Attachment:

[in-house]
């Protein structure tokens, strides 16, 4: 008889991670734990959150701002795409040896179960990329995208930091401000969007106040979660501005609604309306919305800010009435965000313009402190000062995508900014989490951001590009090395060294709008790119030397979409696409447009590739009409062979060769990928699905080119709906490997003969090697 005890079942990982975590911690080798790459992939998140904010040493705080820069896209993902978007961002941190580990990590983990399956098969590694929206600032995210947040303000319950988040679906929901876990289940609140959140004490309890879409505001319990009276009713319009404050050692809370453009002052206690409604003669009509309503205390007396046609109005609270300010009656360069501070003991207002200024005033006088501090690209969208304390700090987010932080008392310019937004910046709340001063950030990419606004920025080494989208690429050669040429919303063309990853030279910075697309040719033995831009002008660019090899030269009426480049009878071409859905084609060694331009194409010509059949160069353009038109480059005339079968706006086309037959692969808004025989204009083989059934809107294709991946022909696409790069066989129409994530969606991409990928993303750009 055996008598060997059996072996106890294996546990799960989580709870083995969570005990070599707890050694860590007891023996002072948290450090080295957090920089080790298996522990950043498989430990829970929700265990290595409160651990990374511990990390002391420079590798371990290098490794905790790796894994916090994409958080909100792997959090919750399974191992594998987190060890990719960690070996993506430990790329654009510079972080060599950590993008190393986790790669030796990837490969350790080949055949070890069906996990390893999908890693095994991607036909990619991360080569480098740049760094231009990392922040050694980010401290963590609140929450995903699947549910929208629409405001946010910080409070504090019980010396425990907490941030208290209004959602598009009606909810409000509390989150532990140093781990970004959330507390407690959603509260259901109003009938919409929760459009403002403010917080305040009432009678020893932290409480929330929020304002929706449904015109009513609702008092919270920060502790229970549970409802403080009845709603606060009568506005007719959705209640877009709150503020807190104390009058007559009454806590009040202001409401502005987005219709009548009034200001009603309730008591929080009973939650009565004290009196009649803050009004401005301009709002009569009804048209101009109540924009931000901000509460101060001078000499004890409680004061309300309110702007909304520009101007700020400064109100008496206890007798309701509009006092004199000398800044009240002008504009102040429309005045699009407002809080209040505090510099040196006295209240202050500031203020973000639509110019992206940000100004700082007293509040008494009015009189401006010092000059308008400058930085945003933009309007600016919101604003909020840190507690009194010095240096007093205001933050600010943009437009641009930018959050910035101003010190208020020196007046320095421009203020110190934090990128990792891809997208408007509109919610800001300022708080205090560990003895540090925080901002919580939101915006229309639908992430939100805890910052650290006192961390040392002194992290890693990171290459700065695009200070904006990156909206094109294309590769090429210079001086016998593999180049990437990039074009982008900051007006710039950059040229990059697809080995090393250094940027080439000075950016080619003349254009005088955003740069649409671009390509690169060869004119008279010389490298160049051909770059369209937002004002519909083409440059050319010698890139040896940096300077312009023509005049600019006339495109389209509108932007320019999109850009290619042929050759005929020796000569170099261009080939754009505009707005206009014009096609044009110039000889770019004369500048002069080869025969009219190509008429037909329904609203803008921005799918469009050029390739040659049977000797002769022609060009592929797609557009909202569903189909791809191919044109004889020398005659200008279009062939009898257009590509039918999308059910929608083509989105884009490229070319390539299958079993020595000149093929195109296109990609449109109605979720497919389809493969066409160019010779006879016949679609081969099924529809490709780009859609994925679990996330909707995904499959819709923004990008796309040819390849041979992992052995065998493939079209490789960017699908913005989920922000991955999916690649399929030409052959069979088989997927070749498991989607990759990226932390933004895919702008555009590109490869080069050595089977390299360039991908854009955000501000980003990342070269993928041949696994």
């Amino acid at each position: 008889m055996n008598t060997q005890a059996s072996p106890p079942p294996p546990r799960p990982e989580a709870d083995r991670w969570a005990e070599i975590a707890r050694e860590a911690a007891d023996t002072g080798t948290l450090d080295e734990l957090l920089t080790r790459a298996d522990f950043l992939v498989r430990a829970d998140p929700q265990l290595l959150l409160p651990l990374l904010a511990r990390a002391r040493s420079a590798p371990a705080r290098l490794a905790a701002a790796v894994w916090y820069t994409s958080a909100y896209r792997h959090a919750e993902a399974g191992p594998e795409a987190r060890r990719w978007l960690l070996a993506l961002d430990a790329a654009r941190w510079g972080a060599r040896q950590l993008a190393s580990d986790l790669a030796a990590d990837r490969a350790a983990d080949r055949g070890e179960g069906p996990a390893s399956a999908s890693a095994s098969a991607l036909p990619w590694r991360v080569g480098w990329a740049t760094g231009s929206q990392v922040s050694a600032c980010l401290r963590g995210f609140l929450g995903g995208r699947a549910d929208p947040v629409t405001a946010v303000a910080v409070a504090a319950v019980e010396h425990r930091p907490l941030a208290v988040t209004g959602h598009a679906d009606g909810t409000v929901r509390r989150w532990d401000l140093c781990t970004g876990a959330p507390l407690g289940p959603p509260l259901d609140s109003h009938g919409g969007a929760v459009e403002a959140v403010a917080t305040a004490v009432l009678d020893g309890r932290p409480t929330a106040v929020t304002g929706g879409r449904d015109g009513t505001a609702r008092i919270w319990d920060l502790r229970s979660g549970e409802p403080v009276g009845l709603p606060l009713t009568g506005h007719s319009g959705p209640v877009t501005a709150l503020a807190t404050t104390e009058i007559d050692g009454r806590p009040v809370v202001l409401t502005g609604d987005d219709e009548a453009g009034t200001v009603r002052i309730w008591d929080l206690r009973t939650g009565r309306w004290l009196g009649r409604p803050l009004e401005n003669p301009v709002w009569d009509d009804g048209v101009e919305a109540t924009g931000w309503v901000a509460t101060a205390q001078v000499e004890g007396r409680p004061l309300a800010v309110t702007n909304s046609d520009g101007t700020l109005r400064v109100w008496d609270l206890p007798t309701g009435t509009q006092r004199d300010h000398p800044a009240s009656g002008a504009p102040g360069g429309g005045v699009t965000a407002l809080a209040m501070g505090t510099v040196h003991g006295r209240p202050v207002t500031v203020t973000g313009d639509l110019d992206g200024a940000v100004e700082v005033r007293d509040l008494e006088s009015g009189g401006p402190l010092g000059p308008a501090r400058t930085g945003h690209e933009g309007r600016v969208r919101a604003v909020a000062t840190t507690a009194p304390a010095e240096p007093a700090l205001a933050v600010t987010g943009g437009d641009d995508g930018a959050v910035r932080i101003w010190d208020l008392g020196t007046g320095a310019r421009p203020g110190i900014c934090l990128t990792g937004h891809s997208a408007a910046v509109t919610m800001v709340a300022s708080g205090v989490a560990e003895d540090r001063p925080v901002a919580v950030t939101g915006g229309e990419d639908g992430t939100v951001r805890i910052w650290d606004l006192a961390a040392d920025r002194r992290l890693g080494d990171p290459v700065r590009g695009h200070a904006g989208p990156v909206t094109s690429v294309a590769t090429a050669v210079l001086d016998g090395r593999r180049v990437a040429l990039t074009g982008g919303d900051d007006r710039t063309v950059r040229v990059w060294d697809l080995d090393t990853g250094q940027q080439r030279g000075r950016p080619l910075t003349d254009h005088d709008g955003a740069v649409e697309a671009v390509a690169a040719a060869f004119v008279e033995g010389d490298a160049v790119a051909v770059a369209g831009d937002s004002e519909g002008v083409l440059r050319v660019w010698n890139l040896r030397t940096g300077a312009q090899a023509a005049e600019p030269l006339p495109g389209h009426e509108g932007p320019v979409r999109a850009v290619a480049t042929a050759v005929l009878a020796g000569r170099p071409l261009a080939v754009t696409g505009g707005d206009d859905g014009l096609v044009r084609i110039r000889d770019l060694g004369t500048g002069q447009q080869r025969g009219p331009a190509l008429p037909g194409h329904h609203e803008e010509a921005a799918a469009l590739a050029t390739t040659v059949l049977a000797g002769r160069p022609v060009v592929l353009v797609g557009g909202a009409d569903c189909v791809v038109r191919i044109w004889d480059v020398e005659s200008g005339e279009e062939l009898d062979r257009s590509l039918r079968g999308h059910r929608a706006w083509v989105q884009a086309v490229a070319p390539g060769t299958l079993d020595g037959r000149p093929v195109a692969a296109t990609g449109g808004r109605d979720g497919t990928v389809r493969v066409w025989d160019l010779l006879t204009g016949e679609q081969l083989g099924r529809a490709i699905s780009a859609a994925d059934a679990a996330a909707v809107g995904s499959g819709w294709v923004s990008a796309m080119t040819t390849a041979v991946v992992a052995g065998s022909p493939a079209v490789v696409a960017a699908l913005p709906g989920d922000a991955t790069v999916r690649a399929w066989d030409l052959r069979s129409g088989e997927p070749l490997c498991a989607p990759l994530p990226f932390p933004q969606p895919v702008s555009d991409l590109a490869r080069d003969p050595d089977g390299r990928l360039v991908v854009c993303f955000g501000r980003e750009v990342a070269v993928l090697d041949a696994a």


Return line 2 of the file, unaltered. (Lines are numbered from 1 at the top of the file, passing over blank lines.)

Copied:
């Protein structure tokens, strides 16, 4: 008889991670734990959150701002795409040896179960990329995208930091401000969007106040979660501005609604309306919305800010009435965000313009402190000062995508900014989490951001590009090395060294709008790119030397979409696409447009590739009409062979060769990928699905080119709906490997003969090697 005890079942990982975590911690080798790459992939998140904010040493705080820069896209993902978007961002941190580990990590983990399956098969590694929206600032995210947040303000319950988040679906929901876990289940609140959140004490309890879409505001319990009276009713319009404050050692809370453009002052206690409604003669009509309503205390007396046609109005609270300010009656360069501070003991207002200024005033006088501090690209969208304390700090987010932080008392310019937004910046709340001063950030990419606004920025080494989208690429050669040429919303063309990853030279910075697309040719033995831009002008660019090899030269009426480049009878071409859905084609060694331009194409010509059949160069353009038109480059005339079968706006086309037959692969808004025989204009083989059934809107294709991946022909696409790069066989129409994530969606991409990928993303750009 055996008598060997059996072996106890294996546990799960989580709870083995969570005990070599707890050694860590007891023996002072948290450090080295957090920089080790298996522990950043498989430990829970929700265990290595409160651990990374511990990390002391420079590798371990290098490794905790790796894994916090994409958080909100792997959090919750399974191992594998987190060890990719960690070996993506430990790329654009510079972080060599950590993008190393986790790669030796990837490969350790080949055949070890069906996990390893999908890693095994991607036909990619991360080569480098740049760094231009990392922040050694980010401290963590609140929450995903699947549910929208629409405001946010910080409070504090019980010396425990907490941030208290209004959602598009009606909810409000509390989150532990140093781990970004959330507390407690959603509260259901109003009938919409929760459009403002403010917080305040009432009678020893932290409480929330929020304002929706449904015109009513609702008092919270920060502790229970549970409802403080009845709603606060009568506005007719959705209640877009709150503020807190104390009058007559009454806590009040202001409401502005987005219709009548009034200001009603309730008591929080009973939650009565004290009196009649803050009004401005301009709002009569009804048209101009109540924009931000901000509460101060001078000499004890409680004061309300309110702007909304520009101007700020400064109100008496206890007798309701509009006092004199000398800044009240002008504009102040429309005045699009407002809080209040505090510099040196006295209240202050500031203020973000639509110019992206940000100004700082007293509040008494009015009189401006010092000059308008400058930085945003933009309007600016919101604003909020840190507690009194010095240096007093205001933050600010943009437009641009930018959050910035101003010190208020020196007046320095421009203020110190934090990128990792891809997208408007509109919610800001300022708080205090560990003895540090925080901002919580939101915006229309639908992430939100805890910052650290006192961390040392002194992290890693990171290459700065695009200070904006990156909206094109294309590769090429210079001086016998593999180049990437990039074009982008900051007006710039950059040229990059697809080995090393250094940027080439000075950016080619003349254009005088955003740069649409671009390509690169060869004119008279010389490298160049051909770059369209937002004002519909083409440059050319010698890139040896940096300077312009023509005049600019006339495109389209509108932007320019999109850009290619042929050759005929020796000569170099261009080939754009505009707005206009014009096609044009110039000889770019004369500048002069080869025969009219190509008429037909329904609203803008921005799918469009050029390739040659049977000797002769022609060009592929797609557009909202569903189909791809191919044109004889020398005659200008279009062939009898257009590509039918999308059910929608083509989105884009490229070319390539299958079993020595000149093929195109296109990609449109109605979720497919389809493969066409160019010779006879016949679609081969099924529809490709780009859609994925679990996330909707995904499959819709923004990008796309040819390849041979992992052995065998493939079209490789960017699908913005989920922000991955999916690649399929030409052959069979088989997927070749498991989607990759990226932390933004895919702008555009590109490869080069050595089977390299360039991908854009955000501000980003990342070269993928041949696994």